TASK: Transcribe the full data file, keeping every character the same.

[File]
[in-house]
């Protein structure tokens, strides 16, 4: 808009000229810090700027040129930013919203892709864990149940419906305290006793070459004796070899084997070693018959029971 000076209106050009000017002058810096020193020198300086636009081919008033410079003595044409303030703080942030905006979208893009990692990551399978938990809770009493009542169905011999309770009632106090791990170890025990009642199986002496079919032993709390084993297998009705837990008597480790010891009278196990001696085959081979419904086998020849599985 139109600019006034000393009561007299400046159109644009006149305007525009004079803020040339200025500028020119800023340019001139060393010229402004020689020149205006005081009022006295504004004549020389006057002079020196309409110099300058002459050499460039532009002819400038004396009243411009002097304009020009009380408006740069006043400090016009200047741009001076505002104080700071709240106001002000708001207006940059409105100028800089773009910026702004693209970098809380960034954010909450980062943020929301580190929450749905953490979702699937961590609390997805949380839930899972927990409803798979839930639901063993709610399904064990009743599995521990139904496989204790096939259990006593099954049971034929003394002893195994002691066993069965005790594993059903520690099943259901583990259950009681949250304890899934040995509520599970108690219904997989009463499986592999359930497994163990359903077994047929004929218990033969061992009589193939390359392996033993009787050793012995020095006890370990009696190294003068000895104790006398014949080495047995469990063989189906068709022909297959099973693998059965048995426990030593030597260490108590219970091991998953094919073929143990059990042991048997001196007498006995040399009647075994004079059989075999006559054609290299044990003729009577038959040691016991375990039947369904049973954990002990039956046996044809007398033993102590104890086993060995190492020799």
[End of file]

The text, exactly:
[in-house]
């Protein structure tokens, strides 16, 4: 808009000229810090700027040129930013919203892709864990149940419906305290006793070459004796070899084997070693018959029971 000076209106050009000017002058810096020193020198300086636009081919008033410079003595044409303030703080942030905006979208893009990692990551399978938990809770009493009542169905011999309770009632106090791990170890025990009642199986002496079919032993709390084993297998009705837990008597480790010891009278196990001696085959081979419904086998020849599985 139109600019006034000393009561007299400046159109644009006149305007525009004079803020040339200025500028020119800023340019001139060393010229402004020689020149205006005081009022006295504004004549020389006057002079020196309409110099300058002459050499460039532009002819400038004396009243411009002097304009020009009380408006740069006043400090016009200047741009001076505002104080700071709240106001002000708001207006940059409105100028800089773009910026702004693209970098809380960034954010909450980062943020929301580190929450749905953490979702699937961590609390997805949380839930899972927990409803798979839930639901063993709610399904064990009743599995521990139904496989204790096939259990006593099954049971034929003394002893195994002691066993069965005790594993059903520690099943259901583990259950009681949250304890899934040995509520599970108690219904997989009463499986592999359930497994163990359903077994047929004929218990033969061992009589193939390359392996033993009787050793012995020095006890370990009696190294003068000895104790006398014949080495047995469990063989189906068709022909297959099973693998059965048995426990030593030597260490108590219970091991998953094919073929143990059990042991048997001196007498006995040399009647075994004079059989075999006559054609290299044990003729009577038959040691016991375990039947369904049973954990002990039956046996044809007398033993102590104890086993060995190492020799």